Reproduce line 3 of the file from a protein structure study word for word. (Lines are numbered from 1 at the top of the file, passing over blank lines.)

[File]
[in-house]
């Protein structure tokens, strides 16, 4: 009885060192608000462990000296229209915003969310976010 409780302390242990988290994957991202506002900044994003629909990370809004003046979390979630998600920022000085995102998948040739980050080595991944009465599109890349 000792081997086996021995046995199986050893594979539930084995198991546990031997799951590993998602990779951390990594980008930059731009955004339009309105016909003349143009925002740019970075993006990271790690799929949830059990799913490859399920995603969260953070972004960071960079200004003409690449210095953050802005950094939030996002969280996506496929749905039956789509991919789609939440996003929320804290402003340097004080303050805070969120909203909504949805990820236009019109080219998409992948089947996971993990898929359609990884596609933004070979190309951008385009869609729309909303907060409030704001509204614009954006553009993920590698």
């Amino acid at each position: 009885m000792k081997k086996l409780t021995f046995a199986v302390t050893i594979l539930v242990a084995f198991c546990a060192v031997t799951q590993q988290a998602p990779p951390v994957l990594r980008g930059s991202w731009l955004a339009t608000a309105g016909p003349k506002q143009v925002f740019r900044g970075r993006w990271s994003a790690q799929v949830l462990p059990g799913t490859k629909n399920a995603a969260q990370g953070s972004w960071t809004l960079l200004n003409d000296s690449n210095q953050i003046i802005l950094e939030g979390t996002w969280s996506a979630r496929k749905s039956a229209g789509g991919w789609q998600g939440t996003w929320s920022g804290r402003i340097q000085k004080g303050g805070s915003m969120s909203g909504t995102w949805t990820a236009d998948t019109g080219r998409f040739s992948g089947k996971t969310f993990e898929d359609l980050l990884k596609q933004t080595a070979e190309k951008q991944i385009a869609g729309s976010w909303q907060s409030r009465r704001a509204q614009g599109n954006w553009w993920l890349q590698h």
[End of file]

């Amino acid at each position: 009885m000792k081997k086996l409780t021995f046995a199986v302390t050893i594979l539930v242990a084995f198991c546990a060192v031997t799951q590993q988290a998602p990779p951390v994957l990594r980008g930059s991202w731009l955004a339009t608000a309105g016909p003349k506002q143009v925002f740019r900044g970075r993006w990271s994003a790690q799929v949830l462990p059990g799913t490859k629909n399920a995603a969260q990370g953070s972004w960071t809004l960079l200004n003409d000296s690449n210095q953050i003046i802005l950094e939030g979390t996002w969280s996506a979630r496929k749905s039956a229209g789509g991919w789609q998600g939440t996003w929320s920022g804290r402003i340097q000085k004080g303050g805070s915003m969120s909203g909504t995102w949805t990820a236009d998948t019109g080219r998409f040739s992948g089947k996971t969310f993990e898929d359609l980050l990884k596609q933004t080595a070979e190309k951008q991944i385009a869609g729309s976010w909303q907060s409030r009465r704001a509204q614009g599109n954006w553009w993920l890349q590698h």